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Simply the best Flask API library

Project description

# Flask-YoloAPI

![whoop](https://i.imgur.com/xVS3UGq.png)

A small framework for creating simple JSON endpoints.

Example
-------

```python
from flask_yoloapi import endpoint, parameter

@app.route('/api/login', methods=['GET', 'POST'])
@endpoint.api(
parameter('username', type=str, required=True),
parameter('password', type=str, required=True),
parameter('remember', type=bool, required=False, default=False)
)
def login(username, password, remember):
"""
Logs the user in.
:param username: The username of the user
:param password: The password of the user
:param expiration: Session expiration time in seconds
:return: The logged in message!
"""
return "user logged in!"
```

The response:

```javascript
{
data: "user logged in!"
}
```

Use cases
-------------

- You don't want to write boilerplate code that involves classes just to make some API routes (flask-restful).
- You don't want to fish incoming parameters out of `request.args`, or wait, was it `request.form`? No, `request.json` :sleeping:
- You don't need to hook your endpoints directly to SQLa models.
- You don't care about providing REST compliancy - you just want somewhat consistent JSON endpoints, damnit!

In short, this is a simple library for simple JSON endpoints.


Installation
------------
```sh
pip install flask-yoloapi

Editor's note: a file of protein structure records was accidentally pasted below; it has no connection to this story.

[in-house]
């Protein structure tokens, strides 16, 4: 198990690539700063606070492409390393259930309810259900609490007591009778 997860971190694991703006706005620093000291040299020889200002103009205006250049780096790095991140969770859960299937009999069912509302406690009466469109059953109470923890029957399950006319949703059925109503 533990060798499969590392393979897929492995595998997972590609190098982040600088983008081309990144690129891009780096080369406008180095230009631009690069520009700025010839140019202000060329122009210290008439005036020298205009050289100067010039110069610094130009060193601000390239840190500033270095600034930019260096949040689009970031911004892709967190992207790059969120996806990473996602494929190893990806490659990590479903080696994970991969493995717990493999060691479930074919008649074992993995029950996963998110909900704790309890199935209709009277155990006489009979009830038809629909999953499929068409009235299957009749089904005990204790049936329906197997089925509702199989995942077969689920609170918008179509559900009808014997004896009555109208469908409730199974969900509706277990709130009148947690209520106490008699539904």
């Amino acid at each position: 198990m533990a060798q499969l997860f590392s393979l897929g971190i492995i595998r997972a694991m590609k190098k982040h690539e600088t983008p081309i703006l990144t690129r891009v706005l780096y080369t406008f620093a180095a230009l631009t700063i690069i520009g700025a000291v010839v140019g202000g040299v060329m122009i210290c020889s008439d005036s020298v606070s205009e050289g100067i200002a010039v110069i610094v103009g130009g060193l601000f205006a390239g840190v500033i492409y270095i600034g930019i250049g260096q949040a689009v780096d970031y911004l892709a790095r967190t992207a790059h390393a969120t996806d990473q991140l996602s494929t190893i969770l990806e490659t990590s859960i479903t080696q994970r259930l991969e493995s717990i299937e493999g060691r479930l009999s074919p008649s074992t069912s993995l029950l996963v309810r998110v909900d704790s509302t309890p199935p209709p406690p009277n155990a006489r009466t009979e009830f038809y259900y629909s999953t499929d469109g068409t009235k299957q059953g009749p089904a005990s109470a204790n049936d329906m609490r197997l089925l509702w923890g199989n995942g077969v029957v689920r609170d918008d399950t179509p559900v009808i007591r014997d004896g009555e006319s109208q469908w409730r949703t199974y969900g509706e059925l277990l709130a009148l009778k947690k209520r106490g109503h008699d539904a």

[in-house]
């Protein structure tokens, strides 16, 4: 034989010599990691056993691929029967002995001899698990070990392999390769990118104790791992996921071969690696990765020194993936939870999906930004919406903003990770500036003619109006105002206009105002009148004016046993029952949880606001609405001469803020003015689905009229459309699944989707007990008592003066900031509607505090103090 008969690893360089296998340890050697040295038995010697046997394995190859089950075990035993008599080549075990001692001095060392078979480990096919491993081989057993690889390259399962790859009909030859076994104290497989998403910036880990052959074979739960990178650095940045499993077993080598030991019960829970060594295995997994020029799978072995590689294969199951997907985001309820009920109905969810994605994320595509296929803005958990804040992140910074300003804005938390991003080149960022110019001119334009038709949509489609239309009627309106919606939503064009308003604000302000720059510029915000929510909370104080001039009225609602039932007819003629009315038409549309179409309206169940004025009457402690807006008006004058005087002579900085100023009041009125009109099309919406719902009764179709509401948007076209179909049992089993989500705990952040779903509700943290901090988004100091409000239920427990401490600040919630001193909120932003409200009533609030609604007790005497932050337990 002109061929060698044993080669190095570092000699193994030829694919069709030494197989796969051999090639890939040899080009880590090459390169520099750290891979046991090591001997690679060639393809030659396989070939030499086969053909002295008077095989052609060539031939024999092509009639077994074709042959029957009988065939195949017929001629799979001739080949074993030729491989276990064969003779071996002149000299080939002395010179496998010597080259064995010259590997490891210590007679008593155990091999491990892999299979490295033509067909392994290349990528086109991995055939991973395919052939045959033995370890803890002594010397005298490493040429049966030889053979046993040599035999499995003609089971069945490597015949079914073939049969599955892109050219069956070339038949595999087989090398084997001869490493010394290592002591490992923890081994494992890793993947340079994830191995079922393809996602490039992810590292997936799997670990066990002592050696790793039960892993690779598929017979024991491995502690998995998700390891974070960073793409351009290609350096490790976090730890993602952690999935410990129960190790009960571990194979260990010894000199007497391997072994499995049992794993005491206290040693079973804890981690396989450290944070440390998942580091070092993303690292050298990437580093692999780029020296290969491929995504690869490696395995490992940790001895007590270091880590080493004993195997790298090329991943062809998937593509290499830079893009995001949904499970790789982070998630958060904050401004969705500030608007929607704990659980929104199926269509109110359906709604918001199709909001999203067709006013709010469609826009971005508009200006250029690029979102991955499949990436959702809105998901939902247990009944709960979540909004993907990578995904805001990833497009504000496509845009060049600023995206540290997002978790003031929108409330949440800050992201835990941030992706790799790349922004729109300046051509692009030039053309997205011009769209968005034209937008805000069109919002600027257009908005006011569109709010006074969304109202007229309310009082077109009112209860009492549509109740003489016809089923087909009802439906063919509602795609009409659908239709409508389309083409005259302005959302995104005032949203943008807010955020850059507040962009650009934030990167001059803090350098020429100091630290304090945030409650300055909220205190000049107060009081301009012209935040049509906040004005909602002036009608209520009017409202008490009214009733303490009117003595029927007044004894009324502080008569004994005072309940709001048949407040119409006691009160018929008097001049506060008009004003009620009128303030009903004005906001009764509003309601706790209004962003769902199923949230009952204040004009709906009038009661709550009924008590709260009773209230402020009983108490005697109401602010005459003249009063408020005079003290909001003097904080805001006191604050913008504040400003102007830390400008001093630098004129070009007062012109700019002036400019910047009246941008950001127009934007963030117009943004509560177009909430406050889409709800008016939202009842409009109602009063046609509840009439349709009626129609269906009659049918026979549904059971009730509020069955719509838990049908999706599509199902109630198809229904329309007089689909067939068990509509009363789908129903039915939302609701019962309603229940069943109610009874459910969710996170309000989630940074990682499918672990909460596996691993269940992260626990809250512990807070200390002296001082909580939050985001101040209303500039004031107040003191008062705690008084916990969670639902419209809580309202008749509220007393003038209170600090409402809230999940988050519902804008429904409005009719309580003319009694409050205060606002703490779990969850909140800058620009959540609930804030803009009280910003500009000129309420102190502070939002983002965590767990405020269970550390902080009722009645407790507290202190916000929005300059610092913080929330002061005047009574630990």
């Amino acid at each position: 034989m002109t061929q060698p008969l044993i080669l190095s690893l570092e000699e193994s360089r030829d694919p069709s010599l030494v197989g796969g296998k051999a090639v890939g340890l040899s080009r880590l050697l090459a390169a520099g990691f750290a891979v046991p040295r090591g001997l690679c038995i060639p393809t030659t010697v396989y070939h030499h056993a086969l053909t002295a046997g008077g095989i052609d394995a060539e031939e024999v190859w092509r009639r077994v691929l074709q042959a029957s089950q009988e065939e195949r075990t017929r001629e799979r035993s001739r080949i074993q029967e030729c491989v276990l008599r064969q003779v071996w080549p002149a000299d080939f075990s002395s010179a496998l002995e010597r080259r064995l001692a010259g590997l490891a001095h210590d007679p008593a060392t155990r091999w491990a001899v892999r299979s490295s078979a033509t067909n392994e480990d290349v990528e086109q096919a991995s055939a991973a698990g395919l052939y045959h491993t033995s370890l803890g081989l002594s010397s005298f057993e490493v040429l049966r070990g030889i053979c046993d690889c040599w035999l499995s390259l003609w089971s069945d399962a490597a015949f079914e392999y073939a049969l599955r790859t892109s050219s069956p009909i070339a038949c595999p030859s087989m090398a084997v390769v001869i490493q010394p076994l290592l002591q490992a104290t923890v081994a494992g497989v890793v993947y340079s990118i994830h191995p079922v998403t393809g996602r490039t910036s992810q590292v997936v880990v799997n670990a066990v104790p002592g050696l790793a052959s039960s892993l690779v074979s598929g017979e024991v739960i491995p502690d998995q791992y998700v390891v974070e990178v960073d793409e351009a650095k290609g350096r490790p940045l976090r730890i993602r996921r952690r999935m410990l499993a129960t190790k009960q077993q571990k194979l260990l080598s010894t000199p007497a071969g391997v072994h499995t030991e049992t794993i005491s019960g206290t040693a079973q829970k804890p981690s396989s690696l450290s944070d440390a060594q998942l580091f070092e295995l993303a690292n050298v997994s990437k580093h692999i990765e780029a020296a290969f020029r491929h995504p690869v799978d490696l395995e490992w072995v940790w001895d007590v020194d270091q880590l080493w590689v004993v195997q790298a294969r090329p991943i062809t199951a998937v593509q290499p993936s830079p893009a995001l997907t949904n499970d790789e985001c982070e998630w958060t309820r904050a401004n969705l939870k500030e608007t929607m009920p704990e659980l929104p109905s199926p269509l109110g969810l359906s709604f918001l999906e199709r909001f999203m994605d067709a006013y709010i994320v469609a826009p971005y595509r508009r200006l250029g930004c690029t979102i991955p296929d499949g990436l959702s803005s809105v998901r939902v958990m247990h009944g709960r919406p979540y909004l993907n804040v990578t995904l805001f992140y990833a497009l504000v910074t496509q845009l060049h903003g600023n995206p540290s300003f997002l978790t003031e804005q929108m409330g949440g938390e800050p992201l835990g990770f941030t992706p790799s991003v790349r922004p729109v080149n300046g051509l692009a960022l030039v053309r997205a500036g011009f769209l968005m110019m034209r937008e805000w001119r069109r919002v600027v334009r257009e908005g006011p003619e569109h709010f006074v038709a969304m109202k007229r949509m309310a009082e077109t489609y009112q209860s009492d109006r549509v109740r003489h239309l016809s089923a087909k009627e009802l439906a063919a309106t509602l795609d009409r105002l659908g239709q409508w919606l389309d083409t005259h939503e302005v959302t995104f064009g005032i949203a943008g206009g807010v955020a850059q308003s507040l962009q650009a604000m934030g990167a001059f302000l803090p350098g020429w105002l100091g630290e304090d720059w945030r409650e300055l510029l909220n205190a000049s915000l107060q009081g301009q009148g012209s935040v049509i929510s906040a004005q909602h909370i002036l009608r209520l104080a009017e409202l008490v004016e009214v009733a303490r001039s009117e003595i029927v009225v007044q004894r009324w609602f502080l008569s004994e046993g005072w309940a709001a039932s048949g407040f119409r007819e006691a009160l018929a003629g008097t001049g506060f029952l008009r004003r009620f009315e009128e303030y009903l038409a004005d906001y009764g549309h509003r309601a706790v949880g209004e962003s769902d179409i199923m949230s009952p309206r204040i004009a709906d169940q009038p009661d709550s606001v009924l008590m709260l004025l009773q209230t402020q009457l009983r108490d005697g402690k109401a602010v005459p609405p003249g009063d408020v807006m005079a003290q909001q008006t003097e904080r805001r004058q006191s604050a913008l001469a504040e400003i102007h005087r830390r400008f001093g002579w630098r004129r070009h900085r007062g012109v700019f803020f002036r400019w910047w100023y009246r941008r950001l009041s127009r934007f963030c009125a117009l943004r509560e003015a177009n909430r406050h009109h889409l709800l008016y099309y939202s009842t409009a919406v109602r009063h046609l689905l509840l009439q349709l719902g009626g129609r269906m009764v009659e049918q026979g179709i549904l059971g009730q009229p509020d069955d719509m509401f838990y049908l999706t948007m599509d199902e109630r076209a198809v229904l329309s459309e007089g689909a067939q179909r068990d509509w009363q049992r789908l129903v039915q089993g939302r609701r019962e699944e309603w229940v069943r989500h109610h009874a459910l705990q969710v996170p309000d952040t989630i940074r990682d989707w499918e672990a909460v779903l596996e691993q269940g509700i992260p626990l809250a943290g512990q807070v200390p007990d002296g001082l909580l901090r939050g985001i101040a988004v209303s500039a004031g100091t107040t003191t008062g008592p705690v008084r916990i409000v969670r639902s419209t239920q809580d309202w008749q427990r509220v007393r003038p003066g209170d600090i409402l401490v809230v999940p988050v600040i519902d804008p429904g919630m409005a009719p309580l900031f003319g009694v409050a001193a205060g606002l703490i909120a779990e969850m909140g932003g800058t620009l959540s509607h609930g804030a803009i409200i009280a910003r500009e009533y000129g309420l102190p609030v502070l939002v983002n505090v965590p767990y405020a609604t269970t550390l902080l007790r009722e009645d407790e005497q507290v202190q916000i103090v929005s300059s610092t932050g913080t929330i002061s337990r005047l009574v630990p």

```


## Return values
In the example above, a string was returned. The following types are also supported:

- `str`, `unicode`, `int`, `float`, `dict`, `list`, `datetime`, `bool`, `flask.Response`.

```python
@app.route('/wishlist')
@endpoint.api(
parameter('category', type=str, required=False)
)
def wishlist(category):
if category == "cars":
return ['volvo xc60', 'mclaren mp4-12c']
```

```javascript
{
"data": [
"volvo xc60",
"mclaren mp4-12c"
]
}
```

## HTTP status codes

To return different status codes, return a 2-length `tuple` with the second index being the status code itself.

```python
@app.route('/create_foo')
@endpoint.api()
def create_foo():
return 'created', 201
```

## Route parameters

You can still use Flask's route parameters in conjunction with endpoint parameters.

```python
@app.route('/hello/<name>')
@endpoint.api(
parameter('age', type=int, required=True)
)
def hello(name, age):
return {'name': name, 'age': age}
```

`/hello/sander?age=27`

```javascript
{
"data": {
"age": 27,
"name": "sander"
}
}
```

## Default values

You can define default values for endpoint parameters via `default`.

```python
@app.route('/hello/<name>')
@endpoint.api(
parameter('age', type=int, required=False, default=10)
)
def hello(name, age):
return {'name': name, 'age': age}
```
`/hello/sander`
```javascript
{
"data": {
"age": 10,
"name": "sander"
}
}
```

## Type annotations

Parameter types are required, except when type annotations are in use.

A Python 3.5 example:

```python
@app.route('/hello/', methods=['POST'])
@endpoint.api(
parameter('age', required=True),
parameter('name', required=True)